Rockwell Automation, Inc.

1201 South Second Street
Milwaukee, Wisconsin 53204
Telephone: (414) 382-2000
Web site:

Public Company
1928 as North American Aviation
Employees: 22,000
Sales: $6.31 billion (2017)
Stock Exchanges: New York
Ticker Symbol: ROK
NAICS: 333612 Speed Changer, Industrial High-Speed Drive, and Gear Manufacturing; 334290 Other Communications Equipment Manufacturing; 334513 Instruments and Related Products Manufacturing for Measuring, Displaying, and Controlling Industrial Process Variables; 335311 Power, Distribution, and Specialty Transformer Manufacturing; 335314 Relay and Industrial Control Manufacturing; 335999 All Other Miscellaneous Electrical Equipment and Component Manufacturing; 511210 Software Publishers; 541330 Engineering Services; 541511 Custom Computer Programming Services; 541512 Computer Systems Design Services

Rockwell Automation, Inc., specializes in industrial automation products, software, systems, and services. Among the company's offerings are controllers, variable-speed drives, input/output systems, sensors, power supplies, network and communications devices, and signaling equipment, along with the computers and software that tie such devices together. Its main brand names include Rockwell Automation, Allen-Bradley, A-B, ICS Triplex, Rockwell Software, and FactoryTalk. Rockwell Automation serves a wide range of industries in more than 80 countries using a combination of direct sales and sales through distributors. About half of the firm's sales are generated outside the United States, with Canada, the United Kingdom, Italy, China, Brazil, and Germany making up the largest foreign markets. Rockwell Automation emerged in the early 21st century as the successor to Rockwell International Corporation, which was best known as a major defense and aerospace firm, after the latter made a series of strategic divestments starting during the mid-1990s.


Charles Lindbergh's flight across the Atlantic Ocean in 1927 generated such interest in aviation that suddenly even small aviation companies were deluged with money from investors. With so much capital made available by investors, almost $1 billion by 1929, holding companies created hundreds of airlines and airplane manufacturers. Three companies emerged during the late 1920s as the largest aeronautic concerns: the Aviation Corporation of the Americas, run by Averell Harriman and the Lehman Brothers investment firm; the Boeing/Rentschler consortium known as United Aircraft and Transportation; and North American Aviation, the predecessor of Rockwell International, organized in 1928 by the New York financier Clement Keys.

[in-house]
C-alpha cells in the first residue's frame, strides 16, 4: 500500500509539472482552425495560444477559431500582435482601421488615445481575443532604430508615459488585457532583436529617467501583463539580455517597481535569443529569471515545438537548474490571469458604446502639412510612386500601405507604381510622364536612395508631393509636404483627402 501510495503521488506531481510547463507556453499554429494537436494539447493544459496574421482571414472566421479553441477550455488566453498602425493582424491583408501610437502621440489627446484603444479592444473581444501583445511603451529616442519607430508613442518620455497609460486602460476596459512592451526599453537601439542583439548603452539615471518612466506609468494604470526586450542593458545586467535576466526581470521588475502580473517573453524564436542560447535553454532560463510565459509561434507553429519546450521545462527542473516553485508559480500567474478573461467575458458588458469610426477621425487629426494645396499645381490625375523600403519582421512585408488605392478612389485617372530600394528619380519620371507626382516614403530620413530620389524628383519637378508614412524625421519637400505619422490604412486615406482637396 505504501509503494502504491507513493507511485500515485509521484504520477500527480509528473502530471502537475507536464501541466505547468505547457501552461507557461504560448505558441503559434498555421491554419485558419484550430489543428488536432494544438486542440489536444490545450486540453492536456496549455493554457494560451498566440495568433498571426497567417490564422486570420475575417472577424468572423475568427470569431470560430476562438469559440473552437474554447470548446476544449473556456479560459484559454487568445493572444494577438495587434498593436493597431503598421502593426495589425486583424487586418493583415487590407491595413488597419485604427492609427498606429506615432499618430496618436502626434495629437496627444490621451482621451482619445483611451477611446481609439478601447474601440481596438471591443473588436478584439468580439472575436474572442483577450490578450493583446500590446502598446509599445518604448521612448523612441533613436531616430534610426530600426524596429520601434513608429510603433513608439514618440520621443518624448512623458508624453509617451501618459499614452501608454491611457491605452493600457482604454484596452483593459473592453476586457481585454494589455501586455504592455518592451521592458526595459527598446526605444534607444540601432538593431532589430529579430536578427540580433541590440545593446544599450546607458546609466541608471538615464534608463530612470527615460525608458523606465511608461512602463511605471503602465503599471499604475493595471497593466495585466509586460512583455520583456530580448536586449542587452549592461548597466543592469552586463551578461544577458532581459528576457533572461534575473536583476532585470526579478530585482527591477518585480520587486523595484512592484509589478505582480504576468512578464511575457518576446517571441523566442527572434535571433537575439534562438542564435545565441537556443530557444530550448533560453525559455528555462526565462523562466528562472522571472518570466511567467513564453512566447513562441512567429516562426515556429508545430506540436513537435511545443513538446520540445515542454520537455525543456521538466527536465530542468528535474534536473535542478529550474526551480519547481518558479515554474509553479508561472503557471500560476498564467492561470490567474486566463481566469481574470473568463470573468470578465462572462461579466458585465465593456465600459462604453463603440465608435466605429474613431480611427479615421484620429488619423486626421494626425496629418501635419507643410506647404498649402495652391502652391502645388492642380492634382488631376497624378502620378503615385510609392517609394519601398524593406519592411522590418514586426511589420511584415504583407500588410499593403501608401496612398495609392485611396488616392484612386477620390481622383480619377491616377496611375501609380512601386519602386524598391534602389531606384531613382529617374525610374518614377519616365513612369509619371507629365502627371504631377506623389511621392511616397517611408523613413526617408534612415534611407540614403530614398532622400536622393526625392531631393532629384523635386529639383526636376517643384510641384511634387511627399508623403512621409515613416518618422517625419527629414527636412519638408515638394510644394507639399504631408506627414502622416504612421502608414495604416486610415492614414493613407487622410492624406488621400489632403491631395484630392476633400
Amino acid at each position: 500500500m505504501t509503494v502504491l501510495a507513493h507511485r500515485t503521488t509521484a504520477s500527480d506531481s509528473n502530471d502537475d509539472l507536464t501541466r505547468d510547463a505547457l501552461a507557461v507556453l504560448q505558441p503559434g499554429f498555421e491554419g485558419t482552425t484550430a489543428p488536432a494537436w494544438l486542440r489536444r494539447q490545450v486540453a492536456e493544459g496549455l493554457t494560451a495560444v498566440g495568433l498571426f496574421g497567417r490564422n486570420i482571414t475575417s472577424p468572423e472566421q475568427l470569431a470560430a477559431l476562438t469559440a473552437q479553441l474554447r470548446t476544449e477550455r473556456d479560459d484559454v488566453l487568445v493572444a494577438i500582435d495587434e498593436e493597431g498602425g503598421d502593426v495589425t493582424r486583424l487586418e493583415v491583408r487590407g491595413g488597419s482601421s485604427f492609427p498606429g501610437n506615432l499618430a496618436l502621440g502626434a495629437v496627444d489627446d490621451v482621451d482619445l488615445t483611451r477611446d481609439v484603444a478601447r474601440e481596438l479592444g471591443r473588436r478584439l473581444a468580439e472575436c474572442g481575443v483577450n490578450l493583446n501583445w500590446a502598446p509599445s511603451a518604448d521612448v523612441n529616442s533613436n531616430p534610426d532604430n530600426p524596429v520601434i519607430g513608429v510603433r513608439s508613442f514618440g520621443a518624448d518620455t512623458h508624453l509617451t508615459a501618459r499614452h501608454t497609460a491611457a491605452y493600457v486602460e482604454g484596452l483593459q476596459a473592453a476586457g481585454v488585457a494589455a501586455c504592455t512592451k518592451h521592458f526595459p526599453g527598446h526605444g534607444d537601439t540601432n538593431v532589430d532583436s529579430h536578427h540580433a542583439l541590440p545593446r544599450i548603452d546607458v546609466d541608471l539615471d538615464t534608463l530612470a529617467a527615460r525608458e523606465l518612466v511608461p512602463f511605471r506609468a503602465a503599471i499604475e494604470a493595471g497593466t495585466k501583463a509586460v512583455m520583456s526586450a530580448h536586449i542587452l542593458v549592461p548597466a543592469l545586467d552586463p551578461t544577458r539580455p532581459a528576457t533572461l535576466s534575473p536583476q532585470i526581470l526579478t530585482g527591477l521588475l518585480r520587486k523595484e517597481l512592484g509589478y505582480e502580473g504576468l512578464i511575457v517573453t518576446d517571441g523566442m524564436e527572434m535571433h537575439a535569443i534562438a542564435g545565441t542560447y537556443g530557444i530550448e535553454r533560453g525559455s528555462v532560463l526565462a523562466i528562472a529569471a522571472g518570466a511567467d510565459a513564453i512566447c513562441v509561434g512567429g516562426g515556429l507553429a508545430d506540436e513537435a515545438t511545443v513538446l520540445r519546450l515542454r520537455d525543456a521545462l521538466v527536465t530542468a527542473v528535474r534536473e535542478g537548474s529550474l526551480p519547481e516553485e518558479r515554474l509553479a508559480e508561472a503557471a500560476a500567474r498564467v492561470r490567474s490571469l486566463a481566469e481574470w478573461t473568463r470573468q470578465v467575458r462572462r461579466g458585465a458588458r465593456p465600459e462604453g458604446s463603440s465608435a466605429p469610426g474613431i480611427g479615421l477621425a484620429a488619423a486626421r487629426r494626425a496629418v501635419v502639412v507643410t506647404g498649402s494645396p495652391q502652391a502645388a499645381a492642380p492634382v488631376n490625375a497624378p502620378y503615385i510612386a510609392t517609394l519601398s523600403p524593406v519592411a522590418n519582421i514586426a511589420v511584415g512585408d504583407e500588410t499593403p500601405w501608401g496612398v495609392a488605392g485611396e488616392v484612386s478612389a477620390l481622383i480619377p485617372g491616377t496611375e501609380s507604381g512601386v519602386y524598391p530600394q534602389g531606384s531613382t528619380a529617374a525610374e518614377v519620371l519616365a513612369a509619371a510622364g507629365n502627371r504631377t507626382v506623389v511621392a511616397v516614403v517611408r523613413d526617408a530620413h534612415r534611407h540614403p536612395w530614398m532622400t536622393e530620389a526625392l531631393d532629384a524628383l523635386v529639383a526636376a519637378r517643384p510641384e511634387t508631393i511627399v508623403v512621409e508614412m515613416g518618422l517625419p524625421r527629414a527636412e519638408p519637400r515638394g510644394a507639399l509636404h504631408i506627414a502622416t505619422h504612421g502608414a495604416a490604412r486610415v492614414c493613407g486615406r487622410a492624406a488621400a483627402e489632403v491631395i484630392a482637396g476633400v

Our mission is to improve the quality of life by making the world more productive and sustainable. We are committed to enabling the next generation of smart manufacturing. With the right strategy, talented people, and our substantial financial strength, we are dedicated to deliver value to our customers.

North American's major airline, National Air Transport, was one of 45 aviation companies operated by Keys; the list also included the Curtiss Aeroplane & Motor Company and Wright Engine, which became the exclusive supplier of engines for Keys's companies. Curtiss was a successful manufacturer of airplanes such as the Condor, and Wright manufactured some of the highest quality aircraft engines of the day. North American also owned Eastern Air Lines, the pioneer of air service along the eastern coast of the United States, and Transcontinental Air Transport. These subsidiaries made the parent company's stock exceptionally attractive. Money flowed into North American from investor groups, making the original stockholders (Keys among them) extremely wealthy.

The bright future of the aviation companies came to an abrupt end in October 1929, when a financial disaster hit Wall Street. Virtually all stocks were inflated in value and backed only with borrowed funds. When investors realized that the market could no longer support the inflated values of their stock, they flooded brokerage houses with orders to sell. The resulting stock market crash brought about a 10-year world depression.

In 1930 North American lost its majority control of National Air Transport to the United Aircraft company. The buyout provided temporary relief to the financially troubled North American, which was then purchased by the General Motors Company four years later. General Motors was one of the few companies with capital available to refinance a business that held such promise for the future. General Motors acquired North American in an attempt to diversify, because automobiles were not selling well during the Great Depression.

Keys retired from business in 1932 due to ill health. General Motors, which held a substantial amount of stock in Trans World Airlines, sold its holdings in that company in 1936. That same year North American (still a subsidiary of General Motors) sold its Eastern Air Lines unit to the airline's director, Eddie Rickenbacker. The divestiture of airline companies from airplane manufacturers was forced on the three largest aeronautic conglomerates by the U.S. senator Hugo Black, who also advocated the breakup of numerous other monopolies. No longer a high-flying airline company, North American Aviation was merely a manufacturer of airplanes and airplane parts.


During World War II North American manufactured thousands of P-51 Mustangs for the U.S. Army Air Corps. The P-51, one of the last mass-produced piston engine airplanes, saw action in every theater during the war. The company also built the B-25 Mitchell bomber and the T-6 Texan trainer. North American built more airplanes for the U.S. military than any other company during the war years. The rapid expansion of the company was financed mostly by the government, which was North American's largest customer.